I also can state with absolute certainty that owners of personal small pleasure vessels also can and will be fined for sheens on the water that are traced back to their boats. USCG or state officials will either respond to a complaint or report, or will trace a sheen that they come upon themselves. If they find it coming from your boat, you get your ticket punched. Just ask my father about it...

- Bill T.
- Richmond, VA

"Twenty years from now you will be more disappointed by the things you didn't do, than by the ones you did do. So throw off the bowlines. Sail away from the safe harbor. Catch the trade winds in your sails. Explore. Dream. Discover."
- Mark Twain
ilikerust is offline  
Quote Quick Reply Share with Facebook
post #16 of 35 Old 07-12-2011
Courtney the Dancer
 
jrd22's Avatar
 
Join Date: Nov 2000
Location: San Juan Islands., WA, USA
Posts: 3,885
Thanks: 4
Thanked 22 Times in 21 Posts
Rep Power: 15
 
I'm with Knotty about this. If you use oil absorbent pads to soak up ALL the oil on the bilge water, what is left is going to be just water. If you take that water and pour it thru a clean oil absorbent pad what goes thru will be just water. The last time I checked with the reality police it was OK to dump WATER, on the ground. I'm sure if you called the local TV station and informed them of what you were doing some government agency would find something they could fine you for, so don't call them. Oh, and those "Waste Oil" tanks at marinas are just for WASTE OIL. No oily bilge water, no antifreeze, nothing but OIL. If you dump bilge water in the tank or anything except oil, the marina will have to pay hazardous waste disposal fees to get rid of it instead of the oil recycler taking it away for free. If this happens too often, guess what happens, the waste oil tank disappears and then people dispose of waste oil the old fashioned way, they dump it where they don't think anyone will see them (usually a storm drain that goes directly to a water way).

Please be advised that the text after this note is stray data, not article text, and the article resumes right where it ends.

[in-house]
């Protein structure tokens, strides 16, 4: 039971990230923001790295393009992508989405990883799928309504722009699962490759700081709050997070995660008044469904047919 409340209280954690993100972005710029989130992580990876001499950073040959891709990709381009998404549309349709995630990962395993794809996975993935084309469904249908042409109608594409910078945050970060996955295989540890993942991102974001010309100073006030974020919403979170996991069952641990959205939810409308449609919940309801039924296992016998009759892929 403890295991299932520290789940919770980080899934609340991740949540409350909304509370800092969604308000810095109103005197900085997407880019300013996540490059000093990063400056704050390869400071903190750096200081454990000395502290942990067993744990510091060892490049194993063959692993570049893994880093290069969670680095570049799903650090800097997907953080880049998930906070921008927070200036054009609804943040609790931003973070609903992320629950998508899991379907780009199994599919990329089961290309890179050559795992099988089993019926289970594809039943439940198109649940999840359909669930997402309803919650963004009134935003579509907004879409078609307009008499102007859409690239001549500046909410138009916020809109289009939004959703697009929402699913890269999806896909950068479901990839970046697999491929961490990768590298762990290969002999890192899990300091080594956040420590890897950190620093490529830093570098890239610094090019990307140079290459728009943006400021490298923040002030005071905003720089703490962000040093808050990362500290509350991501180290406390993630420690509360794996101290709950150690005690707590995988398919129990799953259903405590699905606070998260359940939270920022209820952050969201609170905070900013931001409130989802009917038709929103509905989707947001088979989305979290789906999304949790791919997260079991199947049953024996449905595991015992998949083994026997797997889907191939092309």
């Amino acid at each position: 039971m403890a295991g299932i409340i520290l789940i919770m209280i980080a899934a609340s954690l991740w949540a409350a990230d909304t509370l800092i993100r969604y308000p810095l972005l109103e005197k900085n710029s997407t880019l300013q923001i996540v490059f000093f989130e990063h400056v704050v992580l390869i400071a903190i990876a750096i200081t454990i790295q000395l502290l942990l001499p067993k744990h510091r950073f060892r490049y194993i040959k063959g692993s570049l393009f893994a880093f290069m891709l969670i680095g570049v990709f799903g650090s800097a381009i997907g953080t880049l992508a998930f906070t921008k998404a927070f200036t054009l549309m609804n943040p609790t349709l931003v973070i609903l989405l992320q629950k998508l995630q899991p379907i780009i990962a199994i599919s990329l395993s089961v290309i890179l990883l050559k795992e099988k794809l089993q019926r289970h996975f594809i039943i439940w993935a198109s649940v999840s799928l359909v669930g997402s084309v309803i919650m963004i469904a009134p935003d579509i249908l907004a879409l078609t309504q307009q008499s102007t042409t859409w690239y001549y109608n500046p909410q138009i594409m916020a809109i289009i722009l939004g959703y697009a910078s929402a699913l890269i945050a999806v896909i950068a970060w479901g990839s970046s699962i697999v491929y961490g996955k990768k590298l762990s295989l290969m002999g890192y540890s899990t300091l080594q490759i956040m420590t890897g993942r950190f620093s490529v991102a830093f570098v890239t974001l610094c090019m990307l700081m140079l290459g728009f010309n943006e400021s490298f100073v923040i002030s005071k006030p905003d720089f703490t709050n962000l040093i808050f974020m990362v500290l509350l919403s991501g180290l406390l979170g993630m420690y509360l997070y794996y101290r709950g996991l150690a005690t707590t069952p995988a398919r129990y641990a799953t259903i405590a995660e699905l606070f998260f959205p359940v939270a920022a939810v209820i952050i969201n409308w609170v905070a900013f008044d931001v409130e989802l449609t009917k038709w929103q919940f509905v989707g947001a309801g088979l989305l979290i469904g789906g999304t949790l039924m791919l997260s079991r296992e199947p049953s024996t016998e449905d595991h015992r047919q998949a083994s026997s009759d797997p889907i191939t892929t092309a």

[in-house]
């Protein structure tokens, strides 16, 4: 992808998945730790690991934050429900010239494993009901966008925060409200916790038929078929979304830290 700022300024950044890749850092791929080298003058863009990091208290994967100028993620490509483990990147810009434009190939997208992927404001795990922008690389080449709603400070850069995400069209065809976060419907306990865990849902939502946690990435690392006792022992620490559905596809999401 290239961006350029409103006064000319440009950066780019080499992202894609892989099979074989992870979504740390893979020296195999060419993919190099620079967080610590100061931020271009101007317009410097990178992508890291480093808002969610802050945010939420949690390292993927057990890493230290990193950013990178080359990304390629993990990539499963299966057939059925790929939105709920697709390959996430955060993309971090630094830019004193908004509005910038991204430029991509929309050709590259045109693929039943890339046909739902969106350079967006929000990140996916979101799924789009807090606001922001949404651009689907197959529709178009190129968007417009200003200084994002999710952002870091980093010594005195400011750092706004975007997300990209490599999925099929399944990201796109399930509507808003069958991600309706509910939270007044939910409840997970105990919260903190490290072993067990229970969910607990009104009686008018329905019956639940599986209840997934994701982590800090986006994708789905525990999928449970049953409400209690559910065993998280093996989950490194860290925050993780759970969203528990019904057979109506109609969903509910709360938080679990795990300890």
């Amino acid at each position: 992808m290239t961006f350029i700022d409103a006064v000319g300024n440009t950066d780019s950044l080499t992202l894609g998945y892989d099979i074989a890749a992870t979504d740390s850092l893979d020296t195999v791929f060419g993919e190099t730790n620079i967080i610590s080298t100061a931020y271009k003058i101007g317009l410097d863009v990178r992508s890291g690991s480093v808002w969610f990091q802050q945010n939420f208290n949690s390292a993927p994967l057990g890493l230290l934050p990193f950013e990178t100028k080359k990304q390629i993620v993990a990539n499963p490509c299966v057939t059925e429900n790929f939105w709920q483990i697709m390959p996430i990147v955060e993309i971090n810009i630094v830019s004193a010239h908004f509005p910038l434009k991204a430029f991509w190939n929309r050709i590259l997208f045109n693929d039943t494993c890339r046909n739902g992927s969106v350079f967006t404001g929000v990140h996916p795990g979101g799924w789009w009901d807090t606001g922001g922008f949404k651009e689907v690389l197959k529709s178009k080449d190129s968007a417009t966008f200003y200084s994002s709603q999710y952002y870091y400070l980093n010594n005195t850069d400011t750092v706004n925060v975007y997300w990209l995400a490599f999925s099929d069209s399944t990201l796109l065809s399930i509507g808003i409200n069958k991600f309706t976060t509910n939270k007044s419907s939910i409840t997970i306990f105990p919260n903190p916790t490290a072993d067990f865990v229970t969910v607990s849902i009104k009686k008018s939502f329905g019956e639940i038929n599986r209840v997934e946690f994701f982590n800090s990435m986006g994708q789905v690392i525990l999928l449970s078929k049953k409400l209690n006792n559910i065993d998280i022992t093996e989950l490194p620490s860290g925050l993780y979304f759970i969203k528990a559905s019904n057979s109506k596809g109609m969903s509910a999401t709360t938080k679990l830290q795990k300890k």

John
SV Laurie Anne

1988 Brewer 40 Pilothouse

jrd22 is offline  
Quote Quick Reply Share with Facebook
post #17 of 35 Old 07-12-2011
Junior Member
 
aeventyr60's Avatar
 
Join Date: Jun 2011
Location: Andaman Sea
Posts: 2,414
Thanks: 25
Thanked 66 Times in 63 Posts
Rep Power: 5
 
My old marina had a waste oil dump tank, bilge water and all kinds of gook was put into this tank. Maybe your marina or boatyard has one as well?
aeventyr60 is online now  
Quote Quick Reply Share with Facebook
post #18 of 35 Old 07-13-2011
Senior Member
 
Join Date: Nov 2008
Location: Long Island
Posts: 2,136
Thanks: 4
Thanked 0 Times in 0 Posts
Rep Power: 7
 
Here's another lawful possibility: My town will accept reasonable amounts of contaminants from residents for free. When I broke up an old boat I drained the fuel into cans and brought it to the dump, where they have a facility to recycle or properly dispose of gasoline, diesel, paint, antifreeze, etc. Look up your municipal website.
WanderingStar is offline